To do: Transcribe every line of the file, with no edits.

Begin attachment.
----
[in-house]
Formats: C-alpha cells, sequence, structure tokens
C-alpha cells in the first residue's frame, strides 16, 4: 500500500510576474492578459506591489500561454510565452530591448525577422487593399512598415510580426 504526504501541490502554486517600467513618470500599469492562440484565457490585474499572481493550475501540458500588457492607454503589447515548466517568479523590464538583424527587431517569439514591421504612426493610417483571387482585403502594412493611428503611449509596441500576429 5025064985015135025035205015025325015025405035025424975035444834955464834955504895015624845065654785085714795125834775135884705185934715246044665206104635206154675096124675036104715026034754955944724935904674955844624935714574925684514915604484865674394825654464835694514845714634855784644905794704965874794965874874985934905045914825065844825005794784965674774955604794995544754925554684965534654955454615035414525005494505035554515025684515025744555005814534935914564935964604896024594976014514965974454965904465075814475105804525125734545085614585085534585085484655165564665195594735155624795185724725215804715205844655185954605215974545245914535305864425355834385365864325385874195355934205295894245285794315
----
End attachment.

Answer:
[in-house]
Formats: C-alpha cells, sequence, structure tokens
C-alpha cells in the first residue's frame, strides 16, 4: 500500500510576474492578459506591489500561454510565452530591448525577422487593399512598415510580426 504526504501541490502554486517600467513618470500599469492562440484565457490585474499572481493550475501540458500588457492607454503589447515548466517568479523590464538583424527587431517569439514591421504612426493610417483571387482585403502594412493611428503611449509596441500576429 5025064985015135025035205015025325015025405035025424975035444834955464834955504895015624845065654785085714795125834775135884705185934715246044665206104635206154675096124675036104715026034754955944724935904674955844624935714574925684514915604484865674394825654464835694514845714634855784644905794704965874794965874874985934905045914825065844825005794784965674774955604794995544754925554684965534654955454615035414525005494505035554515025684515025744555005814534935914564935964604896024594976014514965974454965904465075814475105804525125734545085614585085534585085484655165564665195594735155624795185724725215804715205844655185954605215974545245914535305864425355834385365864325385874195355934205295894245285794315